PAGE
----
« Whose face did seem as clear as crystal stone,
“ And eke, through feare, as white as whales bone." Again in L. Surrey, fol. 14, edit. 1567:
“I might perceive a wolf, as white as whales bone,
“ A fairer beast of fresher hue, beheld I never none." Skelton joins the whales bone with the brightest precious stones, in describing the position of Pallas :
“ A hundred steppes mounting to the halle,
“ One of jasper, another of whales bone ;
Crowne of Lawrell, p. 24, edit. 1736. T. Warton. - as whales bone: ] The Saxon genitive case. So, in A Midsummer Night's Dream:
“ Swifter than the moones sphere." It should be remember'd that some of our ancient writers sup. posed ivory to be part of the bones of a whale. The same simile occurs in the old black letter romance of Syr Eglamoure of Artoys, no date:
66 The erle had no chylde but one,
• A mayden as white as whales bone.” Steevens. This white whale his bone, now superseded by ivory, was the tooth of the Horse-whale, Morse, or Walrus, as appears by King Alfred's preface to his Saxon translation of Orosius. H. White.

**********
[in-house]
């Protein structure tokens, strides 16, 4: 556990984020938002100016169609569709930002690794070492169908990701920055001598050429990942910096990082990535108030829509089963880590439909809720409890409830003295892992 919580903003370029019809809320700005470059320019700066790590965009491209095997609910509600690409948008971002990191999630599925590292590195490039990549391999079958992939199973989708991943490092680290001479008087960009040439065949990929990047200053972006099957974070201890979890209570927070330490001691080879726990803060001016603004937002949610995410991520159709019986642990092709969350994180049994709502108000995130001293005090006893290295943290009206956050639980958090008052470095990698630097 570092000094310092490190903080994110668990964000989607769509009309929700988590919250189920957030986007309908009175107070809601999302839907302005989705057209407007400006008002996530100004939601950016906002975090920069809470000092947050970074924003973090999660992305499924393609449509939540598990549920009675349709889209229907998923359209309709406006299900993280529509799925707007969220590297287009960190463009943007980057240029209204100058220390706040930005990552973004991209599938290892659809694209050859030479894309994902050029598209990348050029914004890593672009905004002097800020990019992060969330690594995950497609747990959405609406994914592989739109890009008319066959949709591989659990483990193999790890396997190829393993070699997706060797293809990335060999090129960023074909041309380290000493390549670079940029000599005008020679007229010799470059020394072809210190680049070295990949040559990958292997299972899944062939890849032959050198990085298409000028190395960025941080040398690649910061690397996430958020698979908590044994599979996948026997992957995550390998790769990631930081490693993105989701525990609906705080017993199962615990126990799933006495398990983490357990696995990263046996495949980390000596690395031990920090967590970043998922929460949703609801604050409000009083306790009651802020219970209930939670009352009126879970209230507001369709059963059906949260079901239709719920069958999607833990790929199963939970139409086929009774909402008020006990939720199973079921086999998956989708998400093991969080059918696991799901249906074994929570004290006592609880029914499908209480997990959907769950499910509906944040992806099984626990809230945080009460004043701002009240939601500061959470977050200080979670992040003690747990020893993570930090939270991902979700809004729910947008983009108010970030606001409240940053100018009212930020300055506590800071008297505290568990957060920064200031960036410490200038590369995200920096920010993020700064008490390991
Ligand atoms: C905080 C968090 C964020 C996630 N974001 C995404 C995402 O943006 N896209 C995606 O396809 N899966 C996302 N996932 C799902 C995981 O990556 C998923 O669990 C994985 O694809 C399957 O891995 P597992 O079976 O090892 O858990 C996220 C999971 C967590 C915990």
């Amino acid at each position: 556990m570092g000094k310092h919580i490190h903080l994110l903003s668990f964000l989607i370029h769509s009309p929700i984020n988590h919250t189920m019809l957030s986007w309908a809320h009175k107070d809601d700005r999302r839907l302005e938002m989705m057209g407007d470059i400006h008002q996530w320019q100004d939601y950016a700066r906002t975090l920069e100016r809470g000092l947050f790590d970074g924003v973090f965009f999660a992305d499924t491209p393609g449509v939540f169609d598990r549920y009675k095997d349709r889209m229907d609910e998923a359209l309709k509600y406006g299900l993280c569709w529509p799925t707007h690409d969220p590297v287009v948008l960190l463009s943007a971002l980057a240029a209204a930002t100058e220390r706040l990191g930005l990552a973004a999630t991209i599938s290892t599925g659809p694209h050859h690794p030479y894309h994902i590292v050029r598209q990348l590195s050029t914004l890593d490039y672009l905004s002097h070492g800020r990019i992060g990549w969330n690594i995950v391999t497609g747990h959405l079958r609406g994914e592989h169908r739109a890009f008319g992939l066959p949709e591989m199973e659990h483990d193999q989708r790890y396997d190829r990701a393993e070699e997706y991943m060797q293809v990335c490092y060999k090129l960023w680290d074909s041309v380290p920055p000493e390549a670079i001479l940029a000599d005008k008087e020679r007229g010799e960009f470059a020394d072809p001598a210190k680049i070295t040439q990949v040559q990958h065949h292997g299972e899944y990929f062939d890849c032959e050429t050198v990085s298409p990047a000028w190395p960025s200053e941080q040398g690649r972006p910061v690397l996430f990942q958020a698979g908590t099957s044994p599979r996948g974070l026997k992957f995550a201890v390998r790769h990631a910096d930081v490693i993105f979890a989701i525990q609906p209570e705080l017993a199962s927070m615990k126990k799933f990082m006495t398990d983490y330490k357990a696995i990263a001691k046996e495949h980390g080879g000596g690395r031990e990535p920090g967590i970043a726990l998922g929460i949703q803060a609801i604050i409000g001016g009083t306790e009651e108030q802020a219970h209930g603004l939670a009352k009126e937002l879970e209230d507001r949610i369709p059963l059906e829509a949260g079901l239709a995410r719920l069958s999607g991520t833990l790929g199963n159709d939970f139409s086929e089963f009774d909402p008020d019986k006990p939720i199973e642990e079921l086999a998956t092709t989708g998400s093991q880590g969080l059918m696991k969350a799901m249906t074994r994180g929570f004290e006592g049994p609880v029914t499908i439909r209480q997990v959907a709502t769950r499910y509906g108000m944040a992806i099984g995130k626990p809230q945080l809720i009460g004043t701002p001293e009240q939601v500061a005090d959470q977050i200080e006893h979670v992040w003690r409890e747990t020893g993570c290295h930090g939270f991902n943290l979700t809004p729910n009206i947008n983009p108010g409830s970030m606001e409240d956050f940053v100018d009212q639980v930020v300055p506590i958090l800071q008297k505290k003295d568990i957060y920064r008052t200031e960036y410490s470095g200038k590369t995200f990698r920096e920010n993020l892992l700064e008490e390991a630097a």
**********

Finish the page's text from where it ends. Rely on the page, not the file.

Enter the Princess, usher'd by BoYET; ROSALINE, MA
RIA, KATHARINE, and Attendants.
thou, Till this man show'd thee? and what art thou now? 9
King. All hail, sweet madam, and fair time of day!
To lead you to our court: vouchsafe it then.
Nor God, nor I, delight in perjur'd men.
The virtue of your eye must break my oath.1
As the unsullied lily, I protest,
I would not yield to be your house's guest:
9 Behaviour, what wert thou,
Till this man show'd thee? and what art thou now?] These are two wonderfully fine lines, intimating that what courts call man. ners, and value themselves so much upon teaching, as a thing no where else to be learnt, is a modest silent accomplishment under the direction of nature and common sense, which does its office in promoting social life without being taken notice of. But that when it degenerates into show and parade, it becomes an un. manly contemptible quality. Warburton.
What is told in this note is undoubtedly true, but is not comprized in the quotation. Fohnson.
Till this man show'd thee?] The old copies read_" Till this mad man,” &c. Steevens. An error of the press. The word mad must be struck out.
M. Mason. 1 The virtue of your eye must break my oath.] I believe our au. thor means that the virtue, in which word goodness and power are both comprised, must dissolve the obligation of the oath. The Princess, in her answer, takes the most invidious part of the ambiguity. Fohnson.
King. O, you have liv'd in desolation here,
We have had pastimes here, and pleasant game; A mess of Russians left us but of late.
King. How, madam? Russians?
Ay, in truth, my lord; Trim gallants, full of courtship, and of state.